Tales From the PGA Tour – The New Q-School

Pinehurst's Darron Stiles is optimistic about his start to the 2013 PGA Tour season.

Pinehurst’s Darron Stiles is optimistic about the Web.com Tour Finals.


Pinehurst member Darron Stiles is the Web.Com Tour’s all-time career money-winner, which people who don’t know any better would say makes him the Crash Davis of golf. That isn’t accurate, of course, because Stiles has had five seasons on the PGA Tour, and the Web.com Tour success has translated to more than $1.8 million in earnings. Stiles has also earned more than $1.6 million in his six PGA Tour seasons.

Take that, Nuke.

After an up-and-down season on the PGA Tour, Stiles now finds himself a part of the Web.com Tour Finals, a four-tournament sprint to determine the 50 players who will earn their PGA Tour cards for the 2013-14 season. Stiles, a Pinehurst Country Club member, is a regular contributor to the Pinehurst Blog, and will share his experience in the new – and controversial – Tour qualifying process.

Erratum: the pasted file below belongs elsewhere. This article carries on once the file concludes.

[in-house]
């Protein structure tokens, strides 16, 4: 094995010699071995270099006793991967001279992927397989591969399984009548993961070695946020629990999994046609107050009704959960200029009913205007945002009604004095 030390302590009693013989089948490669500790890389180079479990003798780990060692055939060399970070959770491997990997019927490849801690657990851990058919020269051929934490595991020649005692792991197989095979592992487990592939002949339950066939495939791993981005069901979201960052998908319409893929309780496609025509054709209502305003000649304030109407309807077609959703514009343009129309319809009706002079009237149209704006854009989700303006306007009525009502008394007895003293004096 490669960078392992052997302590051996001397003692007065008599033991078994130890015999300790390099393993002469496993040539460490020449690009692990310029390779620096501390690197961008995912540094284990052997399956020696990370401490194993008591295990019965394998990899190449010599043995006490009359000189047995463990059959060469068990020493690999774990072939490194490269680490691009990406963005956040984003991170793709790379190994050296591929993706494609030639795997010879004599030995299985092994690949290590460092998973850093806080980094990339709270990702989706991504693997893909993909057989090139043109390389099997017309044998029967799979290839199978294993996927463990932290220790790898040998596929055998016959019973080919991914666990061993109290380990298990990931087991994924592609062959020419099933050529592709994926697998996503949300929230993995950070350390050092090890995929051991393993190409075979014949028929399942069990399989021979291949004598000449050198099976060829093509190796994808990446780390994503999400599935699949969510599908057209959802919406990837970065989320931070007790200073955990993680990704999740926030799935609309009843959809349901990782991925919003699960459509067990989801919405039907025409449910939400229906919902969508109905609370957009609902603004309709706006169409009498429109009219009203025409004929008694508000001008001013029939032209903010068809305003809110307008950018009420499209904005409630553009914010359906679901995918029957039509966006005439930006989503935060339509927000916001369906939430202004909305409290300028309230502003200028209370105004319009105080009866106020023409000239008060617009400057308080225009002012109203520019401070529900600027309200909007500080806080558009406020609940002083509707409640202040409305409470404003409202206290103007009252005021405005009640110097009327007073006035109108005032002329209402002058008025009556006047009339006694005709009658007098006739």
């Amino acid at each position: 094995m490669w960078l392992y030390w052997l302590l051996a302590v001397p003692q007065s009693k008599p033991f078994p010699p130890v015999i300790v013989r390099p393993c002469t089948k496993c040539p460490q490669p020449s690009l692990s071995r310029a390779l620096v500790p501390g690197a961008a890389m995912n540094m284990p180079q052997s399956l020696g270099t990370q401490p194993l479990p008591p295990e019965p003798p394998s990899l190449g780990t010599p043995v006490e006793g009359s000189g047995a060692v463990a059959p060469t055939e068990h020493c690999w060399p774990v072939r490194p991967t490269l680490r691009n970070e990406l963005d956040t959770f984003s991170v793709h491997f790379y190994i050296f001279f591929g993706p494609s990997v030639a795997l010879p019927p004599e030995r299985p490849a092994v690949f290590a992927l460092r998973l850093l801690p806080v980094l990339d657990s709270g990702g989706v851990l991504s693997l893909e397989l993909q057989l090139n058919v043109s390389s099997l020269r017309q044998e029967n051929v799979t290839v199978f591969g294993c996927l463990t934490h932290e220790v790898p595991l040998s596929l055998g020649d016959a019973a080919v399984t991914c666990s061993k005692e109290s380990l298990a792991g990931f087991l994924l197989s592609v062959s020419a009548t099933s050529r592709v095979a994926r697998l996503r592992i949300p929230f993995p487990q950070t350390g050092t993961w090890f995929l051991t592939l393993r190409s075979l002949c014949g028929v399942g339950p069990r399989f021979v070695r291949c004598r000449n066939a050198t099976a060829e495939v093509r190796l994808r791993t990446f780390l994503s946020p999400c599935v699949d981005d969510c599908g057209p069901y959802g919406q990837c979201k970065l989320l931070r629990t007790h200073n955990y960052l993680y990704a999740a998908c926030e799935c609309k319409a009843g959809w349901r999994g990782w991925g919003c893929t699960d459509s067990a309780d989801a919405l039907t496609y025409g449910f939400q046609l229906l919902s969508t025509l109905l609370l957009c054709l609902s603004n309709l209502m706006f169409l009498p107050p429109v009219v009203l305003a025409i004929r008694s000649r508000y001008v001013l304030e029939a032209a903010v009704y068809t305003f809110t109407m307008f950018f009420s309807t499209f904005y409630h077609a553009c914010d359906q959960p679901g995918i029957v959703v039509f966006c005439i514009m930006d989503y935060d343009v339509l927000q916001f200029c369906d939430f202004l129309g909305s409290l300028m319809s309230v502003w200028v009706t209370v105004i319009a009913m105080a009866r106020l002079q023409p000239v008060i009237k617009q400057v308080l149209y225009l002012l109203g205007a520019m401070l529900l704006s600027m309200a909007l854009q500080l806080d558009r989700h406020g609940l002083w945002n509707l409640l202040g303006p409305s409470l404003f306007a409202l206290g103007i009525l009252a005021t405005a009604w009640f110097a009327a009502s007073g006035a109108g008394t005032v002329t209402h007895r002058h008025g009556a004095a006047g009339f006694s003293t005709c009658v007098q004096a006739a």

Howdy folks!  I am back after a self-induced hiatus. (Golf will do that to you.) I will be writing over the next few weeks about the new structure for the PGA Tour qualification process.

PGA Tour Q- School as we have come to know it over the last few decades is no more. We are beginning a new process this season to determine the 50 players who will graduate to the PGA Tour.

And I’m a part of it.

The first part of that process has not changed from last year. The top 25 from the Web.Com Tour money list at the conclusion of last week’s event, The Cox Classic, have earned their PGA Tour card for the 2013-14 season. That’s the route I took last year to earn my PGA Tour card for the sixth time this season.

Now, on to the changes.

And they are big changes.